You’d think that starting my third year would mean that I’d have this teaching down, right? Pfffft, only if teaching isn’t your day job. While every year brings new challenges, I have only response to that:
Specifically, the challenge I’m facing this year is trying to teach new students without boring my returners. Last year I had a shiny new class because the first year’s students didn’t come back. I still beat myself up a little over that. Maybe I wasn’t a good teacher? Or maybe they had too many other things going on because kids have such jam-packed schedules these days. Who knows?
Anyway, that’s not the point. About half of my students from last year returned. I managed to keep in touch with most of my class, so I know that the half that didn’t return either fell victim to their schedule or moved to a more affordable area. This leaves me with half a classroom that looks at me like a crazy person when I say that everything in Portuguese, even the chair they’re sitting in and the pencil they’re writing with, has a gender. The other half is asking me when we’re going to start conjugating verbs.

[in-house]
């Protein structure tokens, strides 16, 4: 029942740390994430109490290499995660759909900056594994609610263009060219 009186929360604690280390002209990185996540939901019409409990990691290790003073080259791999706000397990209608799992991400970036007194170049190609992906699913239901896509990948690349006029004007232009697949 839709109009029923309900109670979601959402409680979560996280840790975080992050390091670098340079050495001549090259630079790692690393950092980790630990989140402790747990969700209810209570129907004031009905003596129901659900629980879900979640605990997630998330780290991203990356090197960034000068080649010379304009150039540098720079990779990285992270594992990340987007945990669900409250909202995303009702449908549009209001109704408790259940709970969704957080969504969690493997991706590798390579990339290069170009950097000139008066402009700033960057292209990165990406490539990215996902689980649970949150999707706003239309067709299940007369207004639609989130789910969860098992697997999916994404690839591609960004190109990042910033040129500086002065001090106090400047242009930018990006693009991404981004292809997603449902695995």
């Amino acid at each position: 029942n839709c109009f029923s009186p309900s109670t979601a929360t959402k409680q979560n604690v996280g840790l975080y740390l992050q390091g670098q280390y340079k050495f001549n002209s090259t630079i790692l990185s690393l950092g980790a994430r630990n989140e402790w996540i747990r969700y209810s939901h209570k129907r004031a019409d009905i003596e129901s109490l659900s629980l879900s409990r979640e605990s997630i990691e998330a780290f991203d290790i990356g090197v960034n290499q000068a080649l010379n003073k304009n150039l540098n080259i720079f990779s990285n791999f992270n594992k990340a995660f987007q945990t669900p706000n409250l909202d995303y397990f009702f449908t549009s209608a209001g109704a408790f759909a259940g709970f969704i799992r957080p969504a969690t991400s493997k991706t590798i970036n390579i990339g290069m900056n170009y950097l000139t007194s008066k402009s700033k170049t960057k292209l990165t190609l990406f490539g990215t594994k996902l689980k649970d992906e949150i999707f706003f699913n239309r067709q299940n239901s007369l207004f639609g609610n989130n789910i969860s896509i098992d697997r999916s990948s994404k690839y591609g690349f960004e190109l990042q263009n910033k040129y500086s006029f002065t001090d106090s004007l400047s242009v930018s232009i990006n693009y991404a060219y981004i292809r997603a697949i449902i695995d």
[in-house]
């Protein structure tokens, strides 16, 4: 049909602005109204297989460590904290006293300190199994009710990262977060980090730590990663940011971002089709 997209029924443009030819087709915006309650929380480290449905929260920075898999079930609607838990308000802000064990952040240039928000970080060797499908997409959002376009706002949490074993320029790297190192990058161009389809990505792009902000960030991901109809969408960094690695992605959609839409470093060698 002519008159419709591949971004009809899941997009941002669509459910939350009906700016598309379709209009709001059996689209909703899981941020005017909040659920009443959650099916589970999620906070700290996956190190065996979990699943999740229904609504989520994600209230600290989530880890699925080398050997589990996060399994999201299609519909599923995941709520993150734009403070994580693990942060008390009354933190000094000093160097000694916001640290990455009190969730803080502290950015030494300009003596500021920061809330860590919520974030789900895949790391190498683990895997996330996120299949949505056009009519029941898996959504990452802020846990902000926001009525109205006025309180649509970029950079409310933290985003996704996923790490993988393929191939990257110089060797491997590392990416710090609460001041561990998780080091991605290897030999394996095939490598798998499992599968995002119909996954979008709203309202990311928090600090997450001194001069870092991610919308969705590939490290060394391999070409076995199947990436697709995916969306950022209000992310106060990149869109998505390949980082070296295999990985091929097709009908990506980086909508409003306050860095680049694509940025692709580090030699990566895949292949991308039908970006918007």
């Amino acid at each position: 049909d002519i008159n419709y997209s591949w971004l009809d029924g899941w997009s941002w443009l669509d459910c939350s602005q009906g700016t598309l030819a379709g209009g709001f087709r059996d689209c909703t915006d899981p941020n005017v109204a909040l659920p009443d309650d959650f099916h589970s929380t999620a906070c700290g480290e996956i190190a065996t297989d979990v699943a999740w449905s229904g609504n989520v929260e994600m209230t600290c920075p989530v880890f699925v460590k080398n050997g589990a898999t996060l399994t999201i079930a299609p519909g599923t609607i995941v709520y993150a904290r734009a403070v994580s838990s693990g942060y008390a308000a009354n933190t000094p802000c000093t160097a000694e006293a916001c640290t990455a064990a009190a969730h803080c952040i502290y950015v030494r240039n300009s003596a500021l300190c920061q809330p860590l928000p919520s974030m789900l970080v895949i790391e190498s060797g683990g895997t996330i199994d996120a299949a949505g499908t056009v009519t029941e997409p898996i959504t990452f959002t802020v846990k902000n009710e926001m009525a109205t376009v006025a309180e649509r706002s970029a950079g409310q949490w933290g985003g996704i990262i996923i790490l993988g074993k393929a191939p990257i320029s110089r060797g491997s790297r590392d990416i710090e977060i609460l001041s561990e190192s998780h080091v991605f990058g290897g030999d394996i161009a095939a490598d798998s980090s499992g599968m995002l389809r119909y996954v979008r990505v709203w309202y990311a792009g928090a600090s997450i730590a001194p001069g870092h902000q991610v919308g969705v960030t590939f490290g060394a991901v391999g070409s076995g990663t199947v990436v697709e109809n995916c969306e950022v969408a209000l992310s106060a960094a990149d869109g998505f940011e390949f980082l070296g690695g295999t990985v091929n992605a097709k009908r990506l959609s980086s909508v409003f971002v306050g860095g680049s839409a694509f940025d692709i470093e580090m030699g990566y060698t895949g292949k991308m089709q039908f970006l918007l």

While I’m trying to find the middle path, it’s a good thing that Summer Brain is a thing. You know, that thing when you come back from summer vacation having forgotten half of what you’ve learned the year before? What’s new material for half of my class is a review for the other half.
I’m lucky that last year’s kids are excited to be back. More than that, that they’re excited to help their new classmates. The ideal is always to have students learn collaboratively instead of just talking at them for an hour. I’m far from an ideal teacher. (But I’m working on it.) I try to mix a little bit of lecture — injected with Professora Sass, of course — with activities.
Sometimes it works. Sometimes you end up with a classroom full of screaming kids when you’re doing an activity about ser and estar. But sometimes, if you’re lucky like I am, you end up with students helping their classmates figure out why they picked the wrong version of “to be.”
Let’s hope I can keep this lucky streak going most of the year.